I meant to post this on Sunday, and I know that Monday is now almost over, but better late than never! I subscribe to their email list, and received this in my inbox on Palm Sunday. :) I pray it offers you some food for thought and meditation, as we enter the second day of Holy Week.
In ‘The Cross of Christ the Measure of the World’ (1841) Newman argues that this world can only be truly understood in the light of the cross of Christ, for we must experience the sufferings of this world before we can understand ourselves, our weakness and sin, and so realise our eternal destiny. So is this world somehow bad, and not to be enjoyed? No, says Newman, but: ‘they alone can truly feast, who have first fasted’.
And thus, too, all that is bright and beautiful, even on the surface of this world, though it has no substance, and may not suitably be enjoyed for its own sake, yet is a figure and promise of that true joy which issues out of the Atonement [for our sins which Christ worked on the cross]. It is a promise beforehand of what is to be: it is a shadow, raising hope because the substance is to follow, but not to be rashly taken instead of the substance. And it is God’s usual mode of dealing with us, in mercy to send the shadow before the substance, that we may take comfort in what is to be, before it comes. Thus our Lord before His Passion rode into Jerusalem in triumph, with the multitudes crying Hosanna, and strewing His road with palm branches and their garments. This was but a vain and hollow pageant, nor did our Lord take pleasure in it. It was a shadow which stayed not, but flitted away. It could not be more than a shadow, for the Passion had not been undergone by which His true triumph was wrought out. He could not enter into His glory before He had first suffered. He could not take pleasure in this semblance of it, knowing that it was unreal. Yet that first shadowy triumph was the omen and presage of the true victory to come, when He had overcome the sharpness of death. And we commemorate this figurative triumph on the last Sunday in Lent, to cheer us in the sorrow of the week that follows, and to remind us of the true joy which comes with Easter-Day.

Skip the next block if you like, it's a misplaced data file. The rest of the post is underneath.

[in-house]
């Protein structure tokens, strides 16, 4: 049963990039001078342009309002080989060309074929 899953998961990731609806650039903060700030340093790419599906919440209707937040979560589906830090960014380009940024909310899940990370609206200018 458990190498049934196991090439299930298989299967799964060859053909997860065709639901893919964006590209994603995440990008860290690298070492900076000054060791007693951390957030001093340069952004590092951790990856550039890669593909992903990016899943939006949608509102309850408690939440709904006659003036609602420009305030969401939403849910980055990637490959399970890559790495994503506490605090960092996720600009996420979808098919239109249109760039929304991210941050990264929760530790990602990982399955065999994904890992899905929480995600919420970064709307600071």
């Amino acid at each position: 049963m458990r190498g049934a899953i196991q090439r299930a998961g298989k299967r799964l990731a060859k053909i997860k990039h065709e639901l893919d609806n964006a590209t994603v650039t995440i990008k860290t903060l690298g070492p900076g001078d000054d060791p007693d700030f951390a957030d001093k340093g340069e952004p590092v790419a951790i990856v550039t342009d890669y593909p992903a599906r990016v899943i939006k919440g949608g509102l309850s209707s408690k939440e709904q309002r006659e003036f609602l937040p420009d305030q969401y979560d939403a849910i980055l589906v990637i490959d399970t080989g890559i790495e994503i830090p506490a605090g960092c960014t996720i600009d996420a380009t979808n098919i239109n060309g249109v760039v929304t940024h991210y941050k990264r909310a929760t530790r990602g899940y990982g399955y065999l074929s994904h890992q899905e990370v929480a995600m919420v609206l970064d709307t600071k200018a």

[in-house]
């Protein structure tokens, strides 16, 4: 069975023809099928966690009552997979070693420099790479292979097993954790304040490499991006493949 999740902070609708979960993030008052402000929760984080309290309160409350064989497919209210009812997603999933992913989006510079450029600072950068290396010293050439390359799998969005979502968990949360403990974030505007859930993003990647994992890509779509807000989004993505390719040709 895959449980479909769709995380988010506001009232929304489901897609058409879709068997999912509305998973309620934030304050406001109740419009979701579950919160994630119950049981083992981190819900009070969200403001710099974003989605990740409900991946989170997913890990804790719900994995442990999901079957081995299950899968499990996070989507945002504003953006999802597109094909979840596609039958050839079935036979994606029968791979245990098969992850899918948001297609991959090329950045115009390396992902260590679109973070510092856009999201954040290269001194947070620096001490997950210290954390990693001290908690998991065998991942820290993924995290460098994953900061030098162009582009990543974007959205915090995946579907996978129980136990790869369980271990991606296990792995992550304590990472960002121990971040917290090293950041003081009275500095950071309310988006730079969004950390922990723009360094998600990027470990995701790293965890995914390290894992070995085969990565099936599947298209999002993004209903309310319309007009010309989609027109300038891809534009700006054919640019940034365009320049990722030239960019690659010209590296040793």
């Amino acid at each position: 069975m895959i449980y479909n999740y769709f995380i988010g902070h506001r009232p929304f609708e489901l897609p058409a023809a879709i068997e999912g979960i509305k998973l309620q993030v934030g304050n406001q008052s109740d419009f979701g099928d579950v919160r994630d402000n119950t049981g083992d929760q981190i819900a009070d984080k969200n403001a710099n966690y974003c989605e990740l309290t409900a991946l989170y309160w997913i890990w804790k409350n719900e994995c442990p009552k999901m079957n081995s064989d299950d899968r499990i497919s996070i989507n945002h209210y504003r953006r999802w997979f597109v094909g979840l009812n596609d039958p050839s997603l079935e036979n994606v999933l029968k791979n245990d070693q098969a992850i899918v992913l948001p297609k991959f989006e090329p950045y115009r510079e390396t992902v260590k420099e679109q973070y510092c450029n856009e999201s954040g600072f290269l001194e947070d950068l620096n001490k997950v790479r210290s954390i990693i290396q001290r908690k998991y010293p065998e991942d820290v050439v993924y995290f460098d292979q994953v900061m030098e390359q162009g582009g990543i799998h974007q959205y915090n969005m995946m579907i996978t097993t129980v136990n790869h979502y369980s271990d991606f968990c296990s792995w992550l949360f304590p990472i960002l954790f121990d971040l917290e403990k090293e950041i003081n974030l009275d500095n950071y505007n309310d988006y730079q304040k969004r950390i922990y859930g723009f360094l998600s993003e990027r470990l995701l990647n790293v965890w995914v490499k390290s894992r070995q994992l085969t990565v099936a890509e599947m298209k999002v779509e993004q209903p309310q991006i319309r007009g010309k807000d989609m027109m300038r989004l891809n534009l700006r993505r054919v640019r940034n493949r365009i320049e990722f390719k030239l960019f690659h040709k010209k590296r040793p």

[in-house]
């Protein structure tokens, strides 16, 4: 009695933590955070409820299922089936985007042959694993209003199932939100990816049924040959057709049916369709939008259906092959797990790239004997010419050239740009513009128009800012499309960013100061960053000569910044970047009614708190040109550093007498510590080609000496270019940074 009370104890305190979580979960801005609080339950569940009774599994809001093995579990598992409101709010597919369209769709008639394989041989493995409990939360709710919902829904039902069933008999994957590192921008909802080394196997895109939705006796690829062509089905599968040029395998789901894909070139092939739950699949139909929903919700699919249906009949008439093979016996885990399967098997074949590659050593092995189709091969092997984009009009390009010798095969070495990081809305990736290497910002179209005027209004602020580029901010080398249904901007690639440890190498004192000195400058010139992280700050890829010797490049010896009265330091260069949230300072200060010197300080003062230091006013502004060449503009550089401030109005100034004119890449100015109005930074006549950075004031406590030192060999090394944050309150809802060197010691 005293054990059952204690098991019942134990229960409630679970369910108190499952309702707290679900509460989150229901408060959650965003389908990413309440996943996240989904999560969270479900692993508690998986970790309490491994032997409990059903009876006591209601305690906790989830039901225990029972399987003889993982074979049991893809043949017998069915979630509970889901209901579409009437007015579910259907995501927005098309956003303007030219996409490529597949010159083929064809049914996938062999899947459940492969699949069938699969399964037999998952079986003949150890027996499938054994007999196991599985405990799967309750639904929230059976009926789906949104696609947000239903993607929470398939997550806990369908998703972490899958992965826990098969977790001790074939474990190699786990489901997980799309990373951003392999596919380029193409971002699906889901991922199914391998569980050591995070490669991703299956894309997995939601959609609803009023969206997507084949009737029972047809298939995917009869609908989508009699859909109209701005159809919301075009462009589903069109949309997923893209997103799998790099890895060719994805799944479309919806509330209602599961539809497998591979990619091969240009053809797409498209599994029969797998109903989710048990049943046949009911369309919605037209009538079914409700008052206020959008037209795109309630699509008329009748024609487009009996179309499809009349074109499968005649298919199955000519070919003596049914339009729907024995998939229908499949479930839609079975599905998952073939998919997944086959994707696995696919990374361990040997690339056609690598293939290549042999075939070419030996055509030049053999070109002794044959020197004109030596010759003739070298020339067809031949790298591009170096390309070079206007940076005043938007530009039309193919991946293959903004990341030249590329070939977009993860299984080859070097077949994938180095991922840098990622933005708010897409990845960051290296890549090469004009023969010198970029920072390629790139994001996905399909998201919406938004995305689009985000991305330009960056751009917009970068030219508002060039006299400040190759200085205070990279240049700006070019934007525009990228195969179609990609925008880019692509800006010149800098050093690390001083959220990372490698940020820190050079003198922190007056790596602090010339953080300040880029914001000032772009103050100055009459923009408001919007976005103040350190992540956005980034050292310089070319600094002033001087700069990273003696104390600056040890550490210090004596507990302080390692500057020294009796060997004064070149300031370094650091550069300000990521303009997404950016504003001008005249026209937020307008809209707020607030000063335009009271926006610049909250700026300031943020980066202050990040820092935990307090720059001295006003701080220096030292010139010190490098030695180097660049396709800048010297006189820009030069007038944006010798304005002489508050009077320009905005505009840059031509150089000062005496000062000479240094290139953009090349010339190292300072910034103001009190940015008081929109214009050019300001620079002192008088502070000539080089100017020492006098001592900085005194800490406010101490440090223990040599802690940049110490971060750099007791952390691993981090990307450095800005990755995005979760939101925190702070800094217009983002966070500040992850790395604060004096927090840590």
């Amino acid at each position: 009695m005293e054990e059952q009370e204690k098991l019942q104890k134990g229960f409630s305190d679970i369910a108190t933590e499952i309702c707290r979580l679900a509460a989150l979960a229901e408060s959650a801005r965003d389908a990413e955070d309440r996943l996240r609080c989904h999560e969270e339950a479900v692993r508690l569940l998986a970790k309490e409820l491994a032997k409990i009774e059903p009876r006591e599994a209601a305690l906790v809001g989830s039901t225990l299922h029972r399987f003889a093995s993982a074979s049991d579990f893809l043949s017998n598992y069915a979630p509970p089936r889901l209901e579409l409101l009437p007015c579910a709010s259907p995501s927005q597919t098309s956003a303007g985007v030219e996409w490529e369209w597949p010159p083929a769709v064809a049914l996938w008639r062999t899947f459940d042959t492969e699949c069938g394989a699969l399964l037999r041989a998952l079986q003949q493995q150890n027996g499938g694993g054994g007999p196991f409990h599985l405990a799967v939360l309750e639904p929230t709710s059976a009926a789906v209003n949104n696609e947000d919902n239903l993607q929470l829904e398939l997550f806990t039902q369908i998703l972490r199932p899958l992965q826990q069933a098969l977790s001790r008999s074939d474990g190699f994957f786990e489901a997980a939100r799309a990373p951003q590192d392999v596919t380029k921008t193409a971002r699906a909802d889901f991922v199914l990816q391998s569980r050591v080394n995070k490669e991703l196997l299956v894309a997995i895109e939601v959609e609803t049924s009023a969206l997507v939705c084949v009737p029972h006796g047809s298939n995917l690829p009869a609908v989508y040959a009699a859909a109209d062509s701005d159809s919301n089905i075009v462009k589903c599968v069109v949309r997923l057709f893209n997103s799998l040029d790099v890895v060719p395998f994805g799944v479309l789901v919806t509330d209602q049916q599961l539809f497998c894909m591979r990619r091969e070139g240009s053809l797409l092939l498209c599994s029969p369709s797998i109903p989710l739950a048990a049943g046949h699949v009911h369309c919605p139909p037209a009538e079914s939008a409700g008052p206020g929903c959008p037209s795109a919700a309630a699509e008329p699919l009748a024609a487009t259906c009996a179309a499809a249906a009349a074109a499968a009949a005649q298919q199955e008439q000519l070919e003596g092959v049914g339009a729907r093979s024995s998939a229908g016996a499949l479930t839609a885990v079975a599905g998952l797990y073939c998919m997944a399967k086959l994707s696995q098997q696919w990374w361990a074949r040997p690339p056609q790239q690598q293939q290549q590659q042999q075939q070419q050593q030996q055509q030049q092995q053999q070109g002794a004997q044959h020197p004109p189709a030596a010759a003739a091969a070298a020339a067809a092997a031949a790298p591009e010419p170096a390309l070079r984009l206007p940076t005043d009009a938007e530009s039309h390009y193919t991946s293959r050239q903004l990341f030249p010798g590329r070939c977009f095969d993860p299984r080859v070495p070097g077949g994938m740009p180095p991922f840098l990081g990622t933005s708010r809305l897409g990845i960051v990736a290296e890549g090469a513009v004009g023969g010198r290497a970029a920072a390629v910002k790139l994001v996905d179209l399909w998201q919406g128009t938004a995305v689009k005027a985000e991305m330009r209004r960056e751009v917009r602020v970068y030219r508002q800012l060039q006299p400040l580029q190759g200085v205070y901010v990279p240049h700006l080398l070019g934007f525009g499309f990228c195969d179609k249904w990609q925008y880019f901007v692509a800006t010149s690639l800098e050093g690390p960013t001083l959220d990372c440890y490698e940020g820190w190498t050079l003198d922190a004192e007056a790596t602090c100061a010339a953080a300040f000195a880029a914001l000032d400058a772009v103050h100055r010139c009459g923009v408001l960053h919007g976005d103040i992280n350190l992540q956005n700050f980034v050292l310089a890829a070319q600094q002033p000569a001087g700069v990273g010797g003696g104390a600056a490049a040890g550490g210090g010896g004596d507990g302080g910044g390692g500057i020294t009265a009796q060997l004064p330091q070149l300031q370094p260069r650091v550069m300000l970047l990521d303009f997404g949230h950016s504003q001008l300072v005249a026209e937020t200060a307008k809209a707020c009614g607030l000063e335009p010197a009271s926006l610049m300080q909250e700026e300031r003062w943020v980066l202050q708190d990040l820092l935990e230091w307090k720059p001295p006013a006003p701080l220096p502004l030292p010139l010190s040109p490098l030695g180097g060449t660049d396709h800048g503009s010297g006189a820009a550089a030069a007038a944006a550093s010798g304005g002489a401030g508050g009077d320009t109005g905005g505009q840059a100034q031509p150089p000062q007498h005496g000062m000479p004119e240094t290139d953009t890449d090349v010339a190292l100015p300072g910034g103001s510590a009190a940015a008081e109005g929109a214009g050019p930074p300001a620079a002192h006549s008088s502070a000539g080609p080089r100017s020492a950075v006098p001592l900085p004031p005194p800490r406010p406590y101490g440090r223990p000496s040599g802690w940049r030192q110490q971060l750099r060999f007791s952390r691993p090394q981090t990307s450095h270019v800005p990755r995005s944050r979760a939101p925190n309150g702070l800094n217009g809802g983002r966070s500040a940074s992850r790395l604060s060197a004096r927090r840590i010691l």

And so, too, as regards this world, with all its enjoyments, yet disappointments. Let us not trust it; let us not give our hearts to it; let us not begin with it. Let us begin with faith; let us begin with Christ; let us begin with His Cross and the humiliation to which it leads. Let us first be drawn to Him who is lifted up, that so He may, with Himself, freely give us all things. Let us “seek first the kingdom of God and His righteousness,” and then all those things of this world “will be added to us.” They alone are able truly to enjoy this world, who begin with the world unseen. They alone enjoy it, who have first abstained from it. They alone can truly feast, who have first fasted; they alone are able to use the world, who have learned not to abuse it; they alone inherit it, who take it as a shadow of the world to come, and who for that world to come relinquish it.
(Reference: John Henry Newman, Parochial and Plain Sermons Vol 6 (1842) Sermon no. 7, p. 92-3)
***My thoughts - Yes, a shadow of the world to come. But then, so are we also shadows of who we really are. We will not become fully and completely ourselves, fully alive, until we pass through death, a second birth. All Creation groans for redemption; it will not be "destroyed" in the Apocalyptic imagery (exploited and exaggerated and woefully misunderstood) that is so known to us (and despised by me), I think it is more proper and orthodox to believe that Creation will be renewed and redeemed. What is false will pass away; what is true shall not pass away, but be made perfect. "Glory be to the Father, and to the Son, and to the Holy Spirit. As it was in the beginning, is now, and ever shall be, world without end. Amen."